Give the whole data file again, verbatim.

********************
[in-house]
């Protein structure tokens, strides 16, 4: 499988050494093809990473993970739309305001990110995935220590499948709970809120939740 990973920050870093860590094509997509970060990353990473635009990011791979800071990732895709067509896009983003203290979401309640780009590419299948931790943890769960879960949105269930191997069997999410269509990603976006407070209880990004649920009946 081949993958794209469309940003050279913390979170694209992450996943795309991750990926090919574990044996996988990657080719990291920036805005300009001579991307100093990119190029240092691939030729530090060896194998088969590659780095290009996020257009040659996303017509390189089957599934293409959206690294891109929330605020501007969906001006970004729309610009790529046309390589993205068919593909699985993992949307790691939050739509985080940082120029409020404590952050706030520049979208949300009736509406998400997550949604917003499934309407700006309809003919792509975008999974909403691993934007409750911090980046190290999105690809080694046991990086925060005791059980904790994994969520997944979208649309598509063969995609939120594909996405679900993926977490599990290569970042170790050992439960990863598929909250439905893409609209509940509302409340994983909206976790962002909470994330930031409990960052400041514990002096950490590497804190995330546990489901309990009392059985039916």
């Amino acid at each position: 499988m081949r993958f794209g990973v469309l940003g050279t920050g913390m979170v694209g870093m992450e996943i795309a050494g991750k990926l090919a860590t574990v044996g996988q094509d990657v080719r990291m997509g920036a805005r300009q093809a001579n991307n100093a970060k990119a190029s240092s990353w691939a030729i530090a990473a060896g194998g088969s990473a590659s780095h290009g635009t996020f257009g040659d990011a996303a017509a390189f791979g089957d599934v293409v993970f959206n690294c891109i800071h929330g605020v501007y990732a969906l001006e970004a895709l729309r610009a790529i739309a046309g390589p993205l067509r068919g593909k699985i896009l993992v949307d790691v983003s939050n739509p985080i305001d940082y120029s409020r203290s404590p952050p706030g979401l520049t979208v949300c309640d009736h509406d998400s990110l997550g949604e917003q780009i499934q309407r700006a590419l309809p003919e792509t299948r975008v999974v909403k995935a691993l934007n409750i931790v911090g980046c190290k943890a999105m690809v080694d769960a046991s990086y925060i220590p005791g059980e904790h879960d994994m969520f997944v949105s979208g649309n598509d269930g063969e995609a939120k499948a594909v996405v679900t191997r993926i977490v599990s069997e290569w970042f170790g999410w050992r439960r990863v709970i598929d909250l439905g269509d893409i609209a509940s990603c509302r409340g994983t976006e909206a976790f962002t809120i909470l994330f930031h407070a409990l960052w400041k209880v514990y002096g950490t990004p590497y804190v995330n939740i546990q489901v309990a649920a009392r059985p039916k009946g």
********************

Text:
[in-house]
């Protein structure tokens, strides 16, 4: 499988050494093809990473993970739309305001990110995935220590499948709970809120939740 990973920050870093860590094509997509970060990353990473635009990011791979800071990732895709067509896009983003203290979401309640780009590419299948931790943890769960879960949105269930191997069997999410269509990603976006407070209880990004649920009946 081949993958794209469309940003050279913390979170694209992450996943795309991750990926090919574990044996996988990657080719990291920036805005300009001579991307100093990119190029240092691939030729530090060896194998088969590659780095290009996020257009040659996303017509390189089957599934293409959206690294891109929330605020501007969906001006970004729309610009790529046309390589993205068919593909699985993992949307790691939050739509985080940082120029409020404590952050706030520049979208949300009736509406998400997550949604917003499934309407700006309809003919792509975008999974909403691993934007409750911090980046190290999105690809080694046991990086925060005791059980904790994994969520997944979208649309598509063969995609939120594909996405679900993926977490599990290569970042170790050992439960990863598929909250439905893409609209509940509302409340994983909206976790962002909470994330930031409990960052400041514990002096950490590497804190995330546990489901309990009392059985039916």
């Amino acid at each position: 499988m081949r993958f794209g990973v469309l940003g050279t920050g913390m979170v694209g870093m992450e996943i795309a050494g991750k990926l090919a860590t574990v044996g996988q094509d990657v080719r990291m997509g920036a805005r300009q093809a001579n991307n100093a970060k990119a190029s240092s990353w691939a030729i530090a990473a060896g194998g088969s990473a590659s780095h290009g635009t996020f257009g040659d990011a996303a017509a390189f791979g089957d599934v293409v993970f959206n690294c891109i800071h929330g605020v501007y990732a969906l001006e970004a895709l729309r610009a790529i739309a046309g390589p993205l067509r068919g593909k699985i896009l993992v949307d790691v983003s939050n739509p985080i305001d940082y120029s409020r203290s404590p952050p706030g979401l520049t979208v949300c309640d009736h509406d998400s990110l997550g949604e917003q780009i499934q309407r700006a590419l309809p003919e792509t299948r975008v999974v909403k995935a691993l934007n409750i931790v911090g980046c190290k943890a999105m690809v080694d769960a046991s990086y925060i220590p005791g059980e904790h879960d994994m969520f997944v949105s979208g649309n598509d269930g063969e995609a939120k499948a594909v996405v679900t191997r993926i977490v599990s069997e290569w970042f170790g999410w050992r439960r990863v709970i598929d909250l439905g269509d893409i609209a509940s990603c509302r409340g994983t976006e909206a976790f962002t809120i909470l994330f930031h407070a409990l960052w400041k209880v514990y002096g950490t990004p590497y804190v995330n939740i546990q489901v309990a649920a009392r059985p039916k009946g």